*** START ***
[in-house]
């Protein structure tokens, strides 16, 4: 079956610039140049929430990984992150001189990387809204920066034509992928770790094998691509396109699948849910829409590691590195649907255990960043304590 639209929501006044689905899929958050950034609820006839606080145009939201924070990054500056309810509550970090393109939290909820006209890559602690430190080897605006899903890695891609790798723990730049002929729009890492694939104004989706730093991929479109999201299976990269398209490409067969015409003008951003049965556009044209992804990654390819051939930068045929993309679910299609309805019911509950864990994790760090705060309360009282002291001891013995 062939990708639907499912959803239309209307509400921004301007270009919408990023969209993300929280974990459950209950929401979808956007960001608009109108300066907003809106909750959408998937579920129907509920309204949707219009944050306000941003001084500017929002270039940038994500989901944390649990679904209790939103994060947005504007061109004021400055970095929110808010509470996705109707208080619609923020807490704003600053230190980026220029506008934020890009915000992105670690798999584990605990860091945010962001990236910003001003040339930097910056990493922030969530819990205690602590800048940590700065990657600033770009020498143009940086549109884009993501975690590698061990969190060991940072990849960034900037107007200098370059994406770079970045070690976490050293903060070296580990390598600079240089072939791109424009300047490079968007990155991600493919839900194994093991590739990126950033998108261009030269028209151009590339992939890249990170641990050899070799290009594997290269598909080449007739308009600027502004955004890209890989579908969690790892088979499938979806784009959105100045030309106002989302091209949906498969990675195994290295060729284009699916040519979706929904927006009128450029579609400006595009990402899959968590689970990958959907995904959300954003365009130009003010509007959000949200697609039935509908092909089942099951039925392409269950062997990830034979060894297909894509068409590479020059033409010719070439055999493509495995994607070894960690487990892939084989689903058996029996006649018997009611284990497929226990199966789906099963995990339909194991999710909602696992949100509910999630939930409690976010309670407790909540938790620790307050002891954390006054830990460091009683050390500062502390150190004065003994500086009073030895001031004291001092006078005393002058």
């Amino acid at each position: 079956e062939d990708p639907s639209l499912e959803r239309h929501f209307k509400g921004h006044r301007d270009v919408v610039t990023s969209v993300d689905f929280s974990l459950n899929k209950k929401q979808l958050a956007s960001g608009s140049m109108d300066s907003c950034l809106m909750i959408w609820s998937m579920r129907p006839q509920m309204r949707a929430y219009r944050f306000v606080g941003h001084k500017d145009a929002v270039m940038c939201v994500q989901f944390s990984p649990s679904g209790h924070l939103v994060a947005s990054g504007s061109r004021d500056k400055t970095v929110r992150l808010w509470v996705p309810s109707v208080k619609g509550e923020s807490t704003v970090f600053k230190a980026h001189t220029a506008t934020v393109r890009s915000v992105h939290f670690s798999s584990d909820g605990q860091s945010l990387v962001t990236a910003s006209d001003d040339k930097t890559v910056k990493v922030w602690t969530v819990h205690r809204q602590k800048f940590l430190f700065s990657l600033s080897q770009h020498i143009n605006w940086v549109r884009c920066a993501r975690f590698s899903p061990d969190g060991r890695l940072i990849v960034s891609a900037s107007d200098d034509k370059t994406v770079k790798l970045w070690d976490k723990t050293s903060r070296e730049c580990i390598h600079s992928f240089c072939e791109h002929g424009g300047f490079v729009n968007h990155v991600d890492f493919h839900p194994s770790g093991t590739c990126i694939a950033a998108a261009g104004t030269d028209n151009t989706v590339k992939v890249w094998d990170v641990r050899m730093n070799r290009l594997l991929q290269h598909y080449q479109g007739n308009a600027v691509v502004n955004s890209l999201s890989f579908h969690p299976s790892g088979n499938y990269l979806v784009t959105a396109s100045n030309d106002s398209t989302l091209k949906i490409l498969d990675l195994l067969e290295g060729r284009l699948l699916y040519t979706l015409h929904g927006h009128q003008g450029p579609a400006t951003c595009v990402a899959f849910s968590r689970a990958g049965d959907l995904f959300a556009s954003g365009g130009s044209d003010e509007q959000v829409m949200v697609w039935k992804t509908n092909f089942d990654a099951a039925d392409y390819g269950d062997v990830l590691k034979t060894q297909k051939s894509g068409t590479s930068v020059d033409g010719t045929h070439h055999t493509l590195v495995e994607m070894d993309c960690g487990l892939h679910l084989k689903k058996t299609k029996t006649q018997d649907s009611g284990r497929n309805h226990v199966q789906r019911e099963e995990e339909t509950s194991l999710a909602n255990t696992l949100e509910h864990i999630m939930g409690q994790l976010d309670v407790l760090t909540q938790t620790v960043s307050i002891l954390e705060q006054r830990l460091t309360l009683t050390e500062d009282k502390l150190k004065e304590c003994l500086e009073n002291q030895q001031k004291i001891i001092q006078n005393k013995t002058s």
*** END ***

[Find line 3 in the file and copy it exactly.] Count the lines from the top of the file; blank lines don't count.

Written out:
């Amino acid at each position: 079956e062939d990708p639907s639209l499912e959803r239309h929501f209307k509400g921004h006044r301007d270009v919408v610039t990023s969209v993300d689905f929280s974990l459950n899929k209950k929401q979808l958050a956007s960001g608009s140049m109108d300066s907003c950034l809106m909750i959408w609820s998937m579920r129907p006839q509920m309204r949707a929430y219009r944050f306000v606080g941003h001084k500017d145009a929002v270039m940038c939201v994500q989901f944390s990984p649990s679904g209790h924070l939103v994060a947005s990054g504007s061109r004021d500056k400055t970095v929110r992150l808010w509470v996705p309810s109707v208080k619609g509550e923020s807490t704003v970090f600053k230190a980026h001189t220029a506008t934020v393109r890009s915000v992105h939290f670690s798999s584990d909820g605990q860091s945010l990387v962001t990236a910003s006209d001003d040339k930097t890559v910056k990493v922030w602690t969530v819990h205690r809204q602590k800048f940590l430190f700065s990657l600033s080897q770009h020498i143009n605006w940086v549109r884009c920066a993501r975690f590698s899903p061990d969190g060991r890695l940072i990849v960034s891609a900037s107007d200098d034509k370059t994406v770079k790798l970045w070690d976490k723990t050293s903060r070296e730049c580990i390598h600079s992928f240089c072939e791109h002929g424009g300047f490079v729009n968007h990155v991600d890492f493919h839900p194994s770790g093991t590739c990126i694939a950033a998108a261009g104004t030269d028209n151009t989706v590339k992939v890249w094998d990170v641990r050899m730093n070799r290009l594997l991929q290269h598909y080449q479109g007739n308009a600027v691509v502004n955004s890209l999201s890989f579908h969690p299976s790892g088979n499938y990269l979806v784009t959105a396109s100045n030309d106002s398209t989302l091209k949906i490409l498969d990675l195994l067969e290295g060729r284009l699948l699916y040519t979706l015409h929904g927006h009128q003008g450029p579609a400006t951003c595009v990402a899959f849910s968590r689970a990958g049965d959907l995904f959300a556009s954003g365009g130009s044209d003010e509007q959000v829409m949200v697609w039935k992804t509908n092909f089942d990654a099951a039925d392409y390819g269950d062997v990830l590691k034979t060894q297909k051939s894509g068409t590479s930068v020059d033409g010719t045929h070439h055999t493509l590195v495995e994607m070894d993309c960690g487990l892939h679910l084989k689903k058996t299609k029996t006649q018997d649907s009611g284990r497929n309805h226990v199966q789906r019911e099963e995990e339909t509950s194991l999710a909602n255990t696992l949100e509910h864990i999630m939930g409690q994790l976010d309670v407790l760090t909540q938790t620790v960043s307050i002891l954390e705060q006054r830990l460091t309360l009683t050390e500062d009282k502390l150190k004065e304590c003994l500086e009073n002291q030895q001031k004291i001891i001092q006078n005393k013995t002058s």